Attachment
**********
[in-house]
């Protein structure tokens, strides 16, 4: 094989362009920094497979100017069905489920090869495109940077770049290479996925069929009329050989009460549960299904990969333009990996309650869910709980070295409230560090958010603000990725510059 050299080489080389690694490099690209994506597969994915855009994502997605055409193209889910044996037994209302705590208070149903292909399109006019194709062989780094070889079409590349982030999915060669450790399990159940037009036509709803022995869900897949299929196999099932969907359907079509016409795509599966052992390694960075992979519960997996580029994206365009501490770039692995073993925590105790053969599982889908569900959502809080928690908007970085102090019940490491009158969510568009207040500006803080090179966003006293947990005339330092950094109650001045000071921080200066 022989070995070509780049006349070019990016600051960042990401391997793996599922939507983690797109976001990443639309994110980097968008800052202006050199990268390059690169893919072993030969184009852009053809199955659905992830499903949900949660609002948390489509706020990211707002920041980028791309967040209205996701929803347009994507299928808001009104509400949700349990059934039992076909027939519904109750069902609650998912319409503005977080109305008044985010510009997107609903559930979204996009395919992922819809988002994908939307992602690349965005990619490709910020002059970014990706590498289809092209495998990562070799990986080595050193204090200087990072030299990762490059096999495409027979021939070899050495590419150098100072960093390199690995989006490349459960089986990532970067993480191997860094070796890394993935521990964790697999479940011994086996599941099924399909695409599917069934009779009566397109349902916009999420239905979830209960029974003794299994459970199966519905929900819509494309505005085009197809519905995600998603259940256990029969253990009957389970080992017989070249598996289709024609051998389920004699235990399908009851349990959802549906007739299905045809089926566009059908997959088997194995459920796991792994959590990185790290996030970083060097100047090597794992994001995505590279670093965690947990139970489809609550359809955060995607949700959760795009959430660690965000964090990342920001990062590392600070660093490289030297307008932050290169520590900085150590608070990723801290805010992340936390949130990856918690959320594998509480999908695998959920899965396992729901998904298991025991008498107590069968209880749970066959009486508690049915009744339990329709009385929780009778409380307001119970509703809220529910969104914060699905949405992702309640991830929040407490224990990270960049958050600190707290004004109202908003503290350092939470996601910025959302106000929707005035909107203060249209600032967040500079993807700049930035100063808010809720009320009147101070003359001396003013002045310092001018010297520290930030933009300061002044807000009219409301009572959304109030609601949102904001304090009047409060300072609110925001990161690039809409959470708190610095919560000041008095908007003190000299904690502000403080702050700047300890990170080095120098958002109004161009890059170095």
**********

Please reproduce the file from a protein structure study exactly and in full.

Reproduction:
[in-house]
């Protein structure tokens, strides 16, 4: 094989362009920094497979100017069905489920090869495109940077770049290479996925069929009329050989009460549960299904990969333009990996309650869910709980070295409230560090958010603000990725510059 050299080489080389690694490099690209994506597969994915855009994502997605055409193209889910044996037994209302705590208070149903292909399109006019194709062989780094070889079409590349982030999915060669450790399990159940037009036509709803022995869900897949299929196999099932969907359907079509016409795509599966052992390694960075992979519960997996580029994206365009501490770039692995073993925590105790053969599982889908569900959502809080928690908007970085102090019940490491009158969510568009207040500006803080090179966003006293947990005339330092950094109650001045000071921080200066 022989070995070509780049006349070019990016600051960042990401391997793996599922939507983690797109976001990443639309994110980097968008800052202006050199990268390059690169893919072993030969184009852009053809199955659905992830499903949900949660609002948390489509706020990211707002920041980028791309967040209205996701929803347009994507299928808001009104509400949700349990059934039992076909027939519904109750069902609650998912319409503005977080109305008044985010510009997107609903559930979204996009395919992922819809988002994908939307992602690349965005990619490709910020002059970014990706590498289809092209495998990562070799990986080595050193204090200087990072030299990762490059096999495409027979021939070899050495590419150098100072960093390199690995989006490349459960089986990532970067993480191997860094070796890394993935521990964790697999479940011994086996599941099924399909695409599917069934009779009566397109349902916009999420239905979830209960029974003794299994459970199966519905929900819509494309505005085009197809519905995600998603259940256990029969253990009957389970080992017989070249598996289709024609051998389920004699235990399908009851349990959802549906007739299905045809089926566009059908997959088997194995459920796991792994959590990185790290996030970083060097100047090597794992994001995505590279670093965690947990139970489809609550359809955060995607949700959760795009959430660690965000964090990342920001990062590392600070660093490289030297307008932050290169520590900085150590608070990723801290805010992340936390949130990856918690959320594998509480999908695998959920899965396992729901998904298991025991008498107590069968209880749970066959009486508690049915009744339990329709009385929780009778409380307001119970509703809220529910969104914060699905949405992702309640991830929040407490224990990270960049958050600190707290004004109202908003503290350092939470996601910025959302106000929707005035909107203060249209600032967040500079993807700049930035100063808010809720009320009147101070003359001396003013002045310092001018010297520290930030933009300061002044807000009219409301009572959304109030609601949102904001304090009047409060300072609110925001990161690039809409959470708190610095919560000041008095908007003190000299904690502000403080702050700047300890990170080095120098958002109004161009890059170095």